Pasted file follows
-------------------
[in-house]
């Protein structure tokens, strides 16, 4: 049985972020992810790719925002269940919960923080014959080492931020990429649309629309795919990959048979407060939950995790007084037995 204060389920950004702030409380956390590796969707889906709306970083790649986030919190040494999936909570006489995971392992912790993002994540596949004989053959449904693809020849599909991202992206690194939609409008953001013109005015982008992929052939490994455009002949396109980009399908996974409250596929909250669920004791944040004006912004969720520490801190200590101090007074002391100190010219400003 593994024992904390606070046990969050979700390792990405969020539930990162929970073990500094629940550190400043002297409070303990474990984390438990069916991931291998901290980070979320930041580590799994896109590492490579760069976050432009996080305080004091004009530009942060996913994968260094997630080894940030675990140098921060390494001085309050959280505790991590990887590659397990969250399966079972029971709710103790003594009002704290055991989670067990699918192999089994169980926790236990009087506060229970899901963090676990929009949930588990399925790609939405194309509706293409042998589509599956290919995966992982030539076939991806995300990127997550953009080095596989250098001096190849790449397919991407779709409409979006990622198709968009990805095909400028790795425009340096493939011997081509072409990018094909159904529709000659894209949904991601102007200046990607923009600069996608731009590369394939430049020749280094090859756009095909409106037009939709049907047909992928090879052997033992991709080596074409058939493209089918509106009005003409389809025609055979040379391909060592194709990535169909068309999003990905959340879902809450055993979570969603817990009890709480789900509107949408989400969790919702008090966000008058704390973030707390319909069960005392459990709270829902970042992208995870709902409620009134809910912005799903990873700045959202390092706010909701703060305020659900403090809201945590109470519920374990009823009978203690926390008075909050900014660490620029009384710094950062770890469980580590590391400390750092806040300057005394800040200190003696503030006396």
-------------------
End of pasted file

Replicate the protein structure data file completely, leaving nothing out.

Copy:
[in-house]
């Protein structure tokens, strides 16, 4: 049985972020992810790719925002269940919960923080014959080492931020990429649309629309795919990959048979407060939950995790007084037995 204060389920950004702030409380956390590796969707889906709306970083790649986030919190040494999936909570006489995971392992912790993002994540596949004989053959449904693809020849599909991202992206690194939609409008953001013109005015982008992929052939490994455009002949396109980009399908996974409250596929909250669920004791944040004006912004969720520490801190200590101090007074002391100190010219400003 593994024992904390606070046990969050979700390792990405969020539930990162929970073990500094629940550190400043002297409070303990474990984390438990069916991931291998901290980070979320930041580590799994896109590492490579760069976050432009996080305080004091004009530009942060996913994968260094997630080894940030675990140098921060390494001085309050959280505790991590990887590659397990969250399966079972029971709710103790003594009002704290055991989670067990699918192999089994169980926790236990009087506060229970899901963090676990929009949930588990399925790609939405194309509706293409042998589509599956290919995966992982030539076939991806995300990127997550953009080095596989250098001096190849790449397919991407779709409409979006990622198709968009990805095909400028790795425009340096493939011997081509072409990018094909159904529709000659894209949904991601102007200046990607923009600069996608731009590369394939430049020749280094090859756009095909409106037009939709049907047909992928090879052997033992991709080596074409058939493209089918509106009005003409389809025609055979040379391909060592194709990535169909068309999003990905959340879902809450055993979570969603817990009890709480789900509107949408989400969790919702008090966000008058704390973030707390319909069960005392459990709270829902970042992208995870709902409620009134809910912005799903990873700045959202390092706010909701703060305020659900403090809201945590109470519920374990009823009978203690926390008075909050900014660490620029009384710094950062770890469980580590590391400390750092806040300057005394800040200190003696503030006396």